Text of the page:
Krishna has all along coaxed, cajoled and even shamed Arjuna to fight and not eschew the battle. If Arjuna has remained unconvinced thus far, this vision is intended to eradicate all doubt about duty, sin and most importantly agency. If Arjuna was not swayed by the teachings of Sankhya and Yoga to act, this would be the clincher!

The Cosmic vision is at once most enchanting and frightening as life often is. It depicts God as creator, sustainer and destroyer of dualities. Arjuna can handle only so much of this frightful spectacle and wants to return to familiar ground. He wants to see the divine form of Krishna with four hands!

Bhakti – Devotion: The earlier chapter – Vibhuti Yoga and the present are quintessentially devotional in their drift. It extols a God, all powerful – Krishna who is both omnipotent and omniscient. He is all pervading. He elicits both love and fear; grist for hymns and paeans. Only a personal god – sublime and fearsome – can make an emotional connection with the votary. Arjuna, naturally breaks into praise of the Lord over ten verses. Arjuna is blessed to see this unique sight that even the Gods have not been blessed to see. Arjuna is the chosen one.

Agency: It appears that Arjuna is a mere puppet in the hands of Krishna. Krishna has decided the future course of events and Arjuna is asked to play the part assigned to him. Is Arjuna free to act otherwise?

To answer this question, it helps to refer to Gita 18.59. Here, Krishna says: If one decides to act against Dharma out of personal Ego, then nature will thwart such a move. The natural instinct is dictated by Ishwara, the Lord of the Universe; who is both creator of the universe and enforcer of its laws. No one may violate these laws without paying a penalty. For instance, the law of gravitation dictates that one may not fall from a great height without serious consequences. When one looks down a precipice, a chill runs down the spine alerting to the danger of falling down it. This is nature’s way of alerting against a false step. If one is intent on committing suicide, nature tries to prevent the impulse through fear, responsibility and other emotions. But, free will remains. In other situations, it could be the idea of duty, shame or sin that try to prevent bad acts. However, one can ignore these warnings and exercise free will to defy nature; but there is a price to pay. Arjuna could have disobeyed and stayed passive and Krishna would have implemented plan-B and Arjuna would have committed the ultimate sin of not upholding Dharma for a Kshatriya. Similarly, he would suffer the ignominy of a coward. It is thus both true that the future is for the most part determined; yet, one is free to act differently with disastrous consequence to bear.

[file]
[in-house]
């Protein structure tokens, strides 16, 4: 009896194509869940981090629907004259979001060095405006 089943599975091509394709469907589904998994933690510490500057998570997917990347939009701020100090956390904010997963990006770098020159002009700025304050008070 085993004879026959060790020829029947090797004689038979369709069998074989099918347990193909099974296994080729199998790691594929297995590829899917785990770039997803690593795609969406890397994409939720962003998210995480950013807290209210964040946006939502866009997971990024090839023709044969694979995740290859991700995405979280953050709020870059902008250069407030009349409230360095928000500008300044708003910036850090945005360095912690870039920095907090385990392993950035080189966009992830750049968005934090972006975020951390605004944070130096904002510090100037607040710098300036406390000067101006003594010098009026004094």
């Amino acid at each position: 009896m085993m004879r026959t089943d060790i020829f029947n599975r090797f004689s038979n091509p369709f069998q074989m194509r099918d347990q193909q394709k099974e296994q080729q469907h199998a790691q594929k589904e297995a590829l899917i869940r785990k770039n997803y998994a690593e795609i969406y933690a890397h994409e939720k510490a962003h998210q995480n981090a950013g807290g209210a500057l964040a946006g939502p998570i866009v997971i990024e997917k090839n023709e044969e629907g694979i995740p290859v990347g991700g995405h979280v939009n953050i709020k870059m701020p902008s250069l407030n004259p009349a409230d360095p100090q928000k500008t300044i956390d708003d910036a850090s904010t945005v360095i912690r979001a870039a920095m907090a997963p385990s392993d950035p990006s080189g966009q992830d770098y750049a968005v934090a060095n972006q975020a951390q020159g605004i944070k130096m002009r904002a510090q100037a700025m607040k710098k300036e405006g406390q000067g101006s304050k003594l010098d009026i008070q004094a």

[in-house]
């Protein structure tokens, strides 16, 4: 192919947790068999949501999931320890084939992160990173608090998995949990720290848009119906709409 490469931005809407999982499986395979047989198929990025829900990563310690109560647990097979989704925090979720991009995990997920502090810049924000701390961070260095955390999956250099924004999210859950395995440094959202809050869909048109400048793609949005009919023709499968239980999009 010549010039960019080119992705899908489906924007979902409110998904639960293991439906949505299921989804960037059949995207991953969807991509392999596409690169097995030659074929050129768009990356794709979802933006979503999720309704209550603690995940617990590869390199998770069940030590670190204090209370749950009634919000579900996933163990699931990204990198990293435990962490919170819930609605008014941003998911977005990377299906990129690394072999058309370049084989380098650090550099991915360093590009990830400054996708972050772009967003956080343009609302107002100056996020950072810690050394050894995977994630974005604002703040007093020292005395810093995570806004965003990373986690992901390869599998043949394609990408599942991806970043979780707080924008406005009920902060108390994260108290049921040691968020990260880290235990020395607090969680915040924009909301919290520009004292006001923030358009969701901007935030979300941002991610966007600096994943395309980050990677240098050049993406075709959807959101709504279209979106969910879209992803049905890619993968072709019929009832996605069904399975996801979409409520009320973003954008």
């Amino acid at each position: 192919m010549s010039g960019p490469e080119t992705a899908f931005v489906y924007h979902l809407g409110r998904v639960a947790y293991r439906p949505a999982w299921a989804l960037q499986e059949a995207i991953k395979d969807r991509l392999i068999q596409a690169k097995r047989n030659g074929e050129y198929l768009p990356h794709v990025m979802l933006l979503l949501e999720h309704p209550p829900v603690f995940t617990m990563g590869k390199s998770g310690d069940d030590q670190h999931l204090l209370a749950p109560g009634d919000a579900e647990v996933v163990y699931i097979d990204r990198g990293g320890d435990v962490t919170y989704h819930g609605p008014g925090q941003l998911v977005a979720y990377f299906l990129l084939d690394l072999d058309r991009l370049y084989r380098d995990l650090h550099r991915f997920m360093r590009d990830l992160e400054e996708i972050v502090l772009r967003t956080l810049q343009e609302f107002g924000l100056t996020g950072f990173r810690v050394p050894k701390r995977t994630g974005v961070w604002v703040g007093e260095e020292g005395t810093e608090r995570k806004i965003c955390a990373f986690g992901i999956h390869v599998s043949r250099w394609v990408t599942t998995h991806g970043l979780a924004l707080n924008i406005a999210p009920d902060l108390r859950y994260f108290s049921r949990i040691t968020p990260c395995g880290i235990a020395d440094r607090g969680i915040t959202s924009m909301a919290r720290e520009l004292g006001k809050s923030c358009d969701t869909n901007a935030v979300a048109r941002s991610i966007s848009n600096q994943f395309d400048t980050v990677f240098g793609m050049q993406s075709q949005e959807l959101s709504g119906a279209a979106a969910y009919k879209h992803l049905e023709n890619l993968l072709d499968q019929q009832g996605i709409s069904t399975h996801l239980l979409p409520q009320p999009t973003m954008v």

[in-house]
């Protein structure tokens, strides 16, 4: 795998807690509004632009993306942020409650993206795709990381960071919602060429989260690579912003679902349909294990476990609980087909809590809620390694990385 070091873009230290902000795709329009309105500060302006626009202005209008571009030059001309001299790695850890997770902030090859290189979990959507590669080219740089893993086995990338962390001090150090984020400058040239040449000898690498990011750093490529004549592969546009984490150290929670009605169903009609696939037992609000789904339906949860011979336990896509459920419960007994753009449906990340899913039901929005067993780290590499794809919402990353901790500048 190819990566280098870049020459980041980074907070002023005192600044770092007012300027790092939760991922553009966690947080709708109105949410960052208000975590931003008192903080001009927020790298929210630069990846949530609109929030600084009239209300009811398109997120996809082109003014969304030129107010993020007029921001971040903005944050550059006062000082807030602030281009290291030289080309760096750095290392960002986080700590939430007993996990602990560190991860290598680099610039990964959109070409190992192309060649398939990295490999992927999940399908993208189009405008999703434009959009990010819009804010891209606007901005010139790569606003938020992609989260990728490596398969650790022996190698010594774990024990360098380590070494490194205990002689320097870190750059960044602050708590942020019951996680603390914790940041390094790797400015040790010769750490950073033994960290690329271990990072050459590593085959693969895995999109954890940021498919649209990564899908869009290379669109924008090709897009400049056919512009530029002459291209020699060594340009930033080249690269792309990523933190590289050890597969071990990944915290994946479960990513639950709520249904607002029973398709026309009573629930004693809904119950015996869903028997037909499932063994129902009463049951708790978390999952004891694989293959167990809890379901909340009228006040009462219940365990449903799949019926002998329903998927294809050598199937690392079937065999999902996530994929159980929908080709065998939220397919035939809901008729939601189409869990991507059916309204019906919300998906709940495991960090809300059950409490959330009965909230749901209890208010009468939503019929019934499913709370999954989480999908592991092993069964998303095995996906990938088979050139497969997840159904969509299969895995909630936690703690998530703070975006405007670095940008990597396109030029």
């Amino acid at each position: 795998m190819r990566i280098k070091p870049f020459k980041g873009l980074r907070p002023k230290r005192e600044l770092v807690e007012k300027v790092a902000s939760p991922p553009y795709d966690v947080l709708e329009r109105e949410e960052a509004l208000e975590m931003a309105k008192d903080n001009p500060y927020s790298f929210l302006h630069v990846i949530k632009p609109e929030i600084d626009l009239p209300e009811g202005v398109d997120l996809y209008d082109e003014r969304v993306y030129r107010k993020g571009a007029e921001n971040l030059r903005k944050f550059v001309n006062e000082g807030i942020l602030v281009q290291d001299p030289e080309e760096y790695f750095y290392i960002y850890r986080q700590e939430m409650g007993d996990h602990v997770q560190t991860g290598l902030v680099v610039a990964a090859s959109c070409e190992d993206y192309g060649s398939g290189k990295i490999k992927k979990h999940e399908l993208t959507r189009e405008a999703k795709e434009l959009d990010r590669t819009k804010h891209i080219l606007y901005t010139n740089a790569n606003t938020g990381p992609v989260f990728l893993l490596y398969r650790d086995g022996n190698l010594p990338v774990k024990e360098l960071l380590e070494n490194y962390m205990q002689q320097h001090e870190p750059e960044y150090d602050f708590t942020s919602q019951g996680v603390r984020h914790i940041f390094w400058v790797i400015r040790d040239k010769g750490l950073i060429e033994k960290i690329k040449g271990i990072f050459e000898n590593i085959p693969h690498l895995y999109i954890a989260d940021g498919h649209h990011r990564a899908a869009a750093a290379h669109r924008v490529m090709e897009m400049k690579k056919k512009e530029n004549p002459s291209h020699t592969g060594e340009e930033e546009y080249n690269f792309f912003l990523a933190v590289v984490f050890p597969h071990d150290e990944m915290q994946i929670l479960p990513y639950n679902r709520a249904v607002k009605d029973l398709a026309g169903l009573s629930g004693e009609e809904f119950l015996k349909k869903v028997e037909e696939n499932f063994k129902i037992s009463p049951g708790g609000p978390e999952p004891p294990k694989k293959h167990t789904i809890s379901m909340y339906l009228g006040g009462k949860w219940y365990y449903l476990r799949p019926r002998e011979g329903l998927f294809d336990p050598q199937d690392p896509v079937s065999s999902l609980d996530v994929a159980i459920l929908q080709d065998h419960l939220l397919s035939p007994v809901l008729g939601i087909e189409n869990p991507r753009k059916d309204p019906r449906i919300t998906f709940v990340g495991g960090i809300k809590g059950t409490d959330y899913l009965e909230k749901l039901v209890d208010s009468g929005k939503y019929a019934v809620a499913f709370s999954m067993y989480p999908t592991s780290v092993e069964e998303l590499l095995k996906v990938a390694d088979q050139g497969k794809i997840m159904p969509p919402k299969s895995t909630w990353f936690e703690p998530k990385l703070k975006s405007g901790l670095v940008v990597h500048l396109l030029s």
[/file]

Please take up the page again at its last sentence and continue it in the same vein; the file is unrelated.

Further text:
The Vision: The Bhagavadgeeta which so far has focused on teaching Metaphysics now has taken to demonstrate God’s transcendence, Omnipotence etc. This raises a number of questions. Is the spectacle a magic show? Are there two distinct Bheeshmas, Dronas etc. one on the battlefield and the other in the cosmic vision? If yes, what is their ontological status? The vision of an infinite universe in a finite Krishna the charioteer is like seeing into a kaleidoscope; variegated images in a finite kaleidoscope! The vision is not static as Arjuna sees events unfolding before him. The past, present and the future are simultaneously seen. Space and time have been transcended. This is the power of an able guru to make the prepared student realize the truth.

It is not entirely clear who all were blessed to see this divine manifestation. Arjuna refers to the celestials witnessing the cosmic vision in reverence with folded hands but Krishna seems to refute the idea by expressing what Arjuna has witnessed was not even accessible to the gods. At an earlier time, Krishna as a child, showed the cosmos to his mother Yashoda.

॥ सर्व श्रीकृष्णार्पणमस्तु ॥